Verbs – Irregular Verbs

Verbs – Irregular Verbs Part 1

Many French verbs do not follow the conjugation patterns as regular French verbs. These are called irregular verbs.


Aller, avoir, être, faire, prendre


Most irregular verbs have infinitives ending in –ir, -re, or –oir. The only irregular verb with an infinitive ending in –er is allerto go.

Aller to go

Je vais

Tu vas

Il/Elle/On va

Nous allons

Vous allez

Ils/Elles vont

Aller is frequently followed by a phrase of place that begins with à or en.

  • Aller à la campagne – To go to the countryside
  • Aller à Paris – To go to Paris
  • Aller en classe – To go to class
  • Aller en Champagne – To go to Champagne (the region)

French does not distinguish between location and motion toward with geographical names.

  • Je suis à Paris – I’m in Paris
  • Je vais à Paris – I’m going to Paris

Note that the same preposition is used for both.

Stuff to know:

  1. Use en before feminine names of countries: en France, en Angleterre, en Allemagne, en Russie, en Chine.
  2. Use à + the definite article before masculine and plural names of countries: aux Etats-Unis, au Canada, au Mexique, au Portugal, au Danemark, aux Pays-Bas.
  3. Use à before names of cities: à Paris, à New York, à Londres, à Berlin, à Moscou.
  4. Use à + the definite article before names of cities that have a definite article as part of their name: au Havre, au Caire, à la Nouvelle-Orléans.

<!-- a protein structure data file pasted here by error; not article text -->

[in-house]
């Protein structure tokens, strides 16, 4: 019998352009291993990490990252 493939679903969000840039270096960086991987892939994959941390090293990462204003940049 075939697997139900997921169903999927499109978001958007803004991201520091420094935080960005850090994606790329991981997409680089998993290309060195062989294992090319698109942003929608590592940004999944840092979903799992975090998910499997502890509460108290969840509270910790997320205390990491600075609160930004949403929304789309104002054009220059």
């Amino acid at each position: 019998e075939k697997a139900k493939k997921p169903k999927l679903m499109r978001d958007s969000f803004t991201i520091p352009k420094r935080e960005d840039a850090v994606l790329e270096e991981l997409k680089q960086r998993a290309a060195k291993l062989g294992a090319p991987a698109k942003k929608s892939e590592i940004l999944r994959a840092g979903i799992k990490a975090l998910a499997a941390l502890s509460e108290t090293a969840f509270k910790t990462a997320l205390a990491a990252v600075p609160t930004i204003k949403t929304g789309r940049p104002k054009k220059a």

Avoir and être

I covered these topics in previous posts, so for the sake of not being redundant, you can head over here to refresh avoir, and here to refresh être.


The verb faireto do, make, is one of the most common verbs in French.

Faireto do, make

Je fais

Tu fais

Il/Elle/On fait

Nous faisons

Vous faites

Ils/Elles font

  • Faire de la chimie – to study/take chemistry
  • Faire la cuisine – to do the cooking
  • Faire la grasse matinée – to sleep late/oversleep
  • Faire une promenade – to take a walk
  • Quel temps fait-il ? – What’s the weather?
  • Il fait nuit – it’s dark out
  • Faire l’idiot – to act like an idiot


The verb prendre means to take. Prendre looks like a regular –re verb by its infinitive, but its conjugation is irregular. Note that the singular forms of conjugation resemble those of regular –re verbs.

Prendreto take

Je prends

Tu prends

Il/Elle/On prend

Nous prenons

Vous prenez

Ils/Elles prennent

Prendre expresses the consumption of food and drink. English uses have for this meaning, but French does not use avoir in this sense. Example:

  • J’ai du jus d’orange. – I have orange juice. (ex: in the refrigerator)
  • Je prends du jus d’orange. – I’m having/drinking orange juice.

Prendre is also used with the names of meals:

  • Je prends le petit déjeuner chez moi. – I have breakfast at home.

Prendre can also mean to buy, especially with food.

  • Elle prend son pain chez ce boulanger-là. – She buys her food at that baker’s.
  • Je descends prendre du pain. – I’m going out to buy some bread.
  • Nous prenons des billets de théâtre. – We’re buying theatre tickets.

Prendre is used in giving directions.

  • Prenez la deuxième rue à droite jusqu’à la place. – Turn right on the second street and keep on going up to the square.

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